Indonesian in Indonesia

Greetings and Partings

People greet one another both verbally and with a traditional hand greeting: both hands together in front of the bottom along with a bow. Handshakes are only used among some young people or among international business circles.

People visit one another without invitation; it is important to make visits to forge and maintain good relations with one's neighbors. New residents should make a special effort to visit and introduce themselves to the neighbors. In general, it is acceptable to drop by any time in the morning, afternoon, or evening, although the visitor should be careful to respect Muslim prayer times. If visiting at meal time, the visitor will most likely be asked to join in. There is no firm rule about how long to stay.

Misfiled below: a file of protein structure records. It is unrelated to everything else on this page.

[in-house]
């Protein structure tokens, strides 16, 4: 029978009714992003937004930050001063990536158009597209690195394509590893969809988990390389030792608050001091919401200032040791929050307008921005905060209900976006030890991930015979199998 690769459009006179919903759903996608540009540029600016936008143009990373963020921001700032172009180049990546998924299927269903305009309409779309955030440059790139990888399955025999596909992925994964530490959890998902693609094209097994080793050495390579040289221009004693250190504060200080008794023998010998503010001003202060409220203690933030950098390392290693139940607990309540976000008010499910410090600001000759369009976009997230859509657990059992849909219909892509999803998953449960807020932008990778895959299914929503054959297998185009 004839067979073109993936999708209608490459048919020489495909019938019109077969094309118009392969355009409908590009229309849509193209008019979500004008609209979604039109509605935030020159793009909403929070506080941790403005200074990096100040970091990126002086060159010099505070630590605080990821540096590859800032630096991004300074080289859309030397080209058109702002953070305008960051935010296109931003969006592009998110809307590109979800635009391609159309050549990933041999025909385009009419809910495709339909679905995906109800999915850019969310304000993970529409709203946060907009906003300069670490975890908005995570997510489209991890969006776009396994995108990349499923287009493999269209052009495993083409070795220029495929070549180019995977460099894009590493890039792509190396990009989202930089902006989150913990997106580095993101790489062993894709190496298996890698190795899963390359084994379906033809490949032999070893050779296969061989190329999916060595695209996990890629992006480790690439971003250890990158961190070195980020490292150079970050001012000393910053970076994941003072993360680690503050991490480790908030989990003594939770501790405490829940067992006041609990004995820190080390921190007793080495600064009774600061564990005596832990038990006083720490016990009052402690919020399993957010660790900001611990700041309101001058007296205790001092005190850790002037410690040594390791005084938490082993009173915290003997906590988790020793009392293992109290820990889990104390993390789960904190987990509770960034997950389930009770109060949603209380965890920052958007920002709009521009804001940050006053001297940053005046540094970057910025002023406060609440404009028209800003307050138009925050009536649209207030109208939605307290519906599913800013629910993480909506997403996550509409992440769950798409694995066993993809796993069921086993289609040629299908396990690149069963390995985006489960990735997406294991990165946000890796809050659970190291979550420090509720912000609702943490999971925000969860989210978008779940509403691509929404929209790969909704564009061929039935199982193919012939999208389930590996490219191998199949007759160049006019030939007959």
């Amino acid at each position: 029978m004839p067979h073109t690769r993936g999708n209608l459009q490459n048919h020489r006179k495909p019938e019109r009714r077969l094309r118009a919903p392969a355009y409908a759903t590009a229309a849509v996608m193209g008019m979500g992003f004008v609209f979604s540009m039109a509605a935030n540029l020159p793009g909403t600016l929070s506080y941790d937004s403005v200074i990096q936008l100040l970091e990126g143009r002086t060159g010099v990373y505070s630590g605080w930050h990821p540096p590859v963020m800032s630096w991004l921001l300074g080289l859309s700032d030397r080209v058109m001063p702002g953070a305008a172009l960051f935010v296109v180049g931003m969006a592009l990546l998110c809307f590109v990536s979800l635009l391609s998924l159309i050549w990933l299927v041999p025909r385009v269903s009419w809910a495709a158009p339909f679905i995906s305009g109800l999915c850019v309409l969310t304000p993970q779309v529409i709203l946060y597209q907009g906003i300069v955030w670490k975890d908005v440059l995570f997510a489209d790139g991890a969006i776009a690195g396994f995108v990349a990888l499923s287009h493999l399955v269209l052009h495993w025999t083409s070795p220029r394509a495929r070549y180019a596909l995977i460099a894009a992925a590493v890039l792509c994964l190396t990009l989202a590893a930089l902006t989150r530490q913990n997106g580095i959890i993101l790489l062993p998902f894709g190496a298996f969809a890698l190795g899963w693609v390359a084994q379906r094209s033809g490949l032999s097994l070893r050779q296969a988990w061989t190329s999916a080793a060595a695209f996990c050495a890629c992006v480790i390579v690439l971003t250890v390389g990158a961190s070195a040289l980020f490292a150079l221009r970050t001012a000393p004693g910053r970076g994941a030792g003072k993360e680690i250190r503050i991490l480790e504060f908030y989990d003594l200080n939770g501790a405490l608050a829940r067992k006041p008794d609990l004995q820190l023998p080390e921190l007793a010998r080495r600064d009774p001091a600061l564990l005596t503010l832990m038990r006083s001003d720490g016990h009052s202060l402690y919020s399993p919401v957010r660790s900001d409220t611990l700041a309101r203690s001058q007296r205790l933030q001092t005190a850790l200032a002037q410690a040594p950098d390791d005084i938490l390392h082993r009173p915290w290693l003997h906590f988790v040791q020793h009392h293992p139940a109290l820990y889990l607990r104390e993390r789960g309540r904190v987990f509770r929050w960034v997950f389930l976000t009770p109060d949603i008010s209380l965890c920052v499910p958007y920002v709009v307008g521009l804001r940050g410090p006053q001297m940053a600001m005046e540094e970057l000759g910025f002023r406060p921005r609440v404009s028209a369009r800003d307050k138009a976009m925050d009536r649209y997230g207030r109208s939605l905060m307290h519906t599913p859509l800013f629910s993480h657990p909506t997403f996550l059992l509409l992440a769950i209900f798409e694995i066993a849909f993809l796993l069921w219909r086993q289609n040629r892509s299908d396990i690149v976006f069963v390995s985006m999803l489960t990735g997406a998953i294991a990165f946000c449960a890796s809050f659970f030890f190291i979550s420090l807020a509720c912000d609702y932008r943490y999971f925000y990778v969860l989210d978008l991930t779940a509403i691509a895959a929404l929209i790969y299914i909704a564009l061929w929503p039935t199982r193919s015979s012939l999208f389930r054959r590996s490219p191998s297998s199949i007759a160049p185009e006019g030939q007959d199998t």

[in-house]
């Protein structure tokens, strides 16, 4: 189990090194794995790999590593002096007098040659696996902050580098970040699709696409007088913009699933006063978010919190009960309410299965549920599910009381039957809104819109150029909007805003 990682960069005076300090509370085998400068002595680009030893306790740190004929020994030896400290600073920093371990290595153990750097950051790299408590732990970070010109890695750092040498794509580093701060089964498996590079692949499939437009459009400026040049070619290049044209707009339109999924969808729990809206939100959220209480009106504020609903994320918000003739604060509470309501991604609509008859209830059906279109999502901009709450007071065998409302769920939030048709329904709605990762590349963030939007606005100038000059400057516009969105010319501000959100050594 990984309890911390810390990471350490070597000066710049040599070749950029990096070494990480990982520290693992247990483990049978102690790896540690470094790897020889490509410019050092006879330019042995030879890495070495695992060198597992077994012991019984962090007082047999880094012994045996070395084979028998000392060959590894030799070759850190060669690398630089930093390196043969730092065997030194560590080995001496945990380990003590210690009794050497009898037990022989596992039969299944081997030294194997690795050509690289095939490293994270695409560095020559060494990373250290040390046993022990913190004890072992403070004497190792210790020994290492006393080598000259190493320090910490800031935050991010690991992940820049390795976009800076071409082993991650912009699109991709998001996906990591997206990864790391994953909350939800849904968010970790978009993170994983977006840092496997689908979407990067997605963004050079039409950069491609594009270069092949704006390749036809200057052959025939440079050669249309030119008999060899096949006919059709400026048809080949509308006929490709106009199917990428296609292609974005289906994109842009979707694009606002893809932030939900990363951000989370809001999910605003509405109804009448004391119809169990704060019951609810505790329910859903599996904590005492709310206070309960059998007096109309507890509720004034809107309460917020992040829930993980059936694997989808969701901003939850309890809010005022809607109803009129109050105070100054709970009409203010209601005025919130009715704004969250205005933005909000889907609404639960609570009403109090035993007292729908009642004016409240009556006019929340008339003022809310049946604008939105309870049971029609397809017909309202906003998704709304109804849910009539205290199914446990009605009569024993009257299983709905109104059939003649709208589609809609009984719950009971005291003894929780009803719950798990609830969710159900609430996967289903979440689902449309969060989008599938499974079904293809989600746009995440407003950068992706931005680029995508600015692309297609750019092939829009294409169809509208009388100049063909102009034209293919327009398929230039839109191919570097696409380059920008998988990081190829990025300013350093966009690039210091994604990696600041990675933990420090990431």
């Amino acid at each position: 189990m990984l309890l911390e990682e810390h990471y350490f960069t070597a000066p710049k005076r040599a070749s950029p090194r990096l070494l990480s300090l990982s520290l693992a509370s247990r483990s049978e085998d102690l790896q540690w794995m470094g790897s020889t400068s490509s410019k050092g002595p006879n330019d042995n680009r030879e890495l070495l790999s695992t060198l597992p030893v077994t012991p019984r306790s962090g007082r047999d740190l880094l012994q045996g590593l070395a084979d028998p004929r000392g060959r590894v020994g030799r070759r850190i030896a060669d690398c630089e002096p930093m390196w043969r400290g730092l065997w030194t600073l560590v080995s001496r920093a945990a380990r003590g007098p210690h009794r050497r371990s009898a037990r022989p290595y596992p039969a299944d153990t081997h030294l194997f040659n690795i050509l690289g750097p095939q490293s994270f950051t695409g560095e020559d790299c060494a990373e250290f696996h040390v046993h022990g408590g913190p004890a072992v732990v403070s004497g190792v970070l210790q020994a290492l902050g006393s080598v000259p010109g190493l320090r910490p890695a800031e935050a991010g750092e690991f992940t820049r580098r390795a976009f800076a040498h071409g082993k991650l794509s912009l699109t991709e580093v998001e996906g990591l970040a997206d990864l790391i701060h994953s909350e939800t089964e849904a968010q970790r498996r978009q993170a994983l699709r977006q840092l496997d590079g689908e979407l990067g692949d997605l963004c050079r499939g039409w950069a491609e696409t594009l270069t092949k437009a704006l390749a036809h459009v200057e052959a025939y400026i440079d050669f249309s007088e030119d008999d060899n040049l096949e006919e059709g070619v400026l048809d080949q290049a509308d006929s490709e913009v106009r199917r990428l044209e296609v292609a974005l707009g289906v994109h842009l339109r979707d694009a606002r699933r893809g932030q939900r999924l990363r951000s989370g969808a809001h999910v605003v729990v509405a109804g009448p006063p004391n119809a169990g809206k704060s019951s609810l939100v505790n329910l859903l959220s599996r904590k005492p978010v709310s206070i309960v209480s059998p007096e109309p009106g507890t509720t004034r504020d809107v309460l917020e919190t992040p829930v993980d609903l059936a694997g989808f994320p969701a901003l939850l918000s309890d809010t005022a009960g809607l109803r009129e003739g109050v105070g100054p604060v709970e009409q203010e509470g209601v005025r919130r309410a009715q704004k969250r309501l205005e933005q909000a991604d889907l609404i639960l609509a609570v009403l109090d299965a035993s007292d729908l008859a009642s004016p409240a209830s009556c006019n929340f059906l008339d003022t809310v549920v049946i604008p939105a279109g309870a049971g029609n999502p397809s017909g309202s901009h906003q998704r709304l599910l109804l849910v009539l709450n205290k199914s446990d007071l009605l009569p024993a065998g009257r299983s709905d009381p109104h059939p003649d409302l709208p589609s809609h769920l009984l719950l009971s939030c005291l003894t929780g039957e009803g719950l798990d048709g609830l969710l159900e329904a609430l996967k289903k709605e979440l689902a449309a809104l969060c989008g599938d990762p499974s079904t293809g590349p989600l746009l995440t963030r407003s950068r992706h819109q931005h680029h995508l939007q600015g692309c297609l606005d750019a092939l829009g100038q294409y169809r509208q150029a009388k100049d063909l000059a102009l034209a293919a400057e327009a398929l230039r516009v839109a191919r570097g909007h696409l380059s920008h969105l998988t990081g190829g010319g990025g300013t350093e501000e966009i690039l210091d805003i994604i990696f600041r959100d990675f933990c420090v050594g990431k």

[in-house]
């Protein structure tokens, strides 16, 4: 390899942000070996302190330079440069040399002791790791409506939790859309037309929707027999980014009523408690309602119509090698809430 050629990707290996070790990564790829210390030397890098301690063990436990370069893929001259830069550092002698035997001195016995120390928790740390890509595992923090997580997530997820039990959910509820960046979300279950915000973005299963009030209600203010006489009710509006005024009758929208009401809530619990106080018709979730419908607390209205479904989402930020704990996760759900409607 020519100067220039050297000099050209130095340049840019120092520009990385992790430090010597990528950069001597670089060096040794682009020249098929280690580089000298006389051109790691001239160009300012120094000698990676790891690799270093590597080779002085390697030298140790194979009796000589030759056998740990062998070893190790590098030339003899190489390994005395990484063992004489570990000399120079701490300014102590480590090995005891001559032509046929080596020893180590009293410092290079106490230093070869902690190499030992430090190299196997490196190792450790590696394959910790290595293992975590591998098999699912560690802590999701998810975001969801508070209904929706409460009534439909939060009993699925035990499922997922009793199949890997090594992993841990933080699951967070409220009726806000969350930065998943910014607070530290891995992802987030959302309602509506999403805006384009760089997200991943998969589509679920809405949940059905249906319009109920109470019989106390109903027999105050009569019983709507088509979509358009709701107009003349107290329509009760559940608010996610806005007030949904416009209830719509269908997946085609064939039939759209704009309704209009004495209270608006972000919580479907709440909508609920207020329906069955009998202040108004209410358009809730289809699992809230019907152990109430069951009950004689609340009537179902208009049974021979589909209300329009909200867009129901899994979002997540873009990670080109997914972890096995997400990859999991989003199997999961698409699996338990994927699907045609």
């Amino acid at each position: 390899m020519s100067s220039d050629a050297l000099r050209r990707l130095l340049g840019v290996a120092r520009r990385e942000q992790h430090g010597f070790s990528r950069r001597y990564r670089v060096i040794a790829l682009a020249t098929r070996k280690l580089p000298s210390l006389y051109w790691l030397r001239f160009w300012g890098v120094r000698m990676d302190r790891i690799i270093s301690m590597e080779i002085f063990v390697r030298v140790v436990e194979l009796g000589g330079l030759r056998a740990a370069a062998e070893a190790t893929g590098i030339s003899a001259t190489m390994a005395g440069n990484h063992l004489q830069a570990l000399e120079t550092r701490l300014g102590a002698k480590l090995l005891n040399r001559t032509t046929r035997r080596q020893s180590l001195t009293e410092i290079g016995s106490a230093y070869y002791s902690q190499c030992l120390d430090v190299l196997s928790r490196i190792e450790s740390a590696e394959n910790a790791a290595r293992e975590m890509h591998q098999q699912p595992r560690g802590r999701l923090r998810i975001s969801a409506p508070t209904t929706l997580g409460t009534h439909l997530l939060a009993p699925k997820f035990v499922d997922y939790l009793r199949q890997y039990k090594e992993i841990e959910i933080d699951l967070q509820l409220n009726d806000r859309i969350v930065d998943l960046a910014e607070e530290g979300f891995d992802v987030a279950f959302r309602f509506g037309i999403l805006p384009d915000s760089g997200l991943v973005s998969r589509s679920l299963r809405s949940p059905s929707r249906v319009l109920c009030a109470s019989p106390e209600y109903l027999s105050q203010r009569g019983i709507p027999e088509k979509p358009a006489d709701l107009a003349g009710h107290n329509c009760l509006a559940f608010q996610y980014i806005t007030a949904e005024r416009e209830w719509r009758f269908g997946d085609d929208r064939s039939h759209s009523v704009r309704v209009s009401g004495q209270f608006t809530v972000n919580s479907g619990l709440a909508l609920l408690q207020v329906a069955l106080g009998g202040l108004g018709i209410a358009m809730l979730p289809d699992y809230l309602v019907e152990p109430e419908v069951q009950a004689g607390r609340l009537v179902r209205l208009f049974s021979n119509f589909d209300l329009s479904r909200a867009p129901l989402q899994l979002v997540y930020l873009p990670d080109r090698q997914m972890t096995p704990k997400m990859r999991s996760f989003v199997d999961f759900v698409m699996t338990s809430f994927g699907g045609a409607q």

When arriving at a home it is necessary to leave ones shoes or sandals outside before going in. Out of politeness the host may say to guests that shoe removal is not necessary, but guests should remove their shoes anyway. Local neighbors will not bring gifts when just dropping by, but visitors who do not come often should bring a gift. The usual gift is some kind of prepared food or snack, especially bags of traditional Indonesian chips. Neighbors will often share special dishes with each other.

Guests will be served food and drink without the hosts asking if the guest would like some. It is acceptable to simply not eat what is offered, or only eat a little bit. Drinks will be tea or water. Keep in mind that proper manners require that people sit with their feet flat to the ground, rather than crossing ones legs. Children are not usually encouraged to be around when guests visit. When it is time to go, a simple "I think I need to go now" and "thank you" will do.



Click on the text to hear the spoken phrase.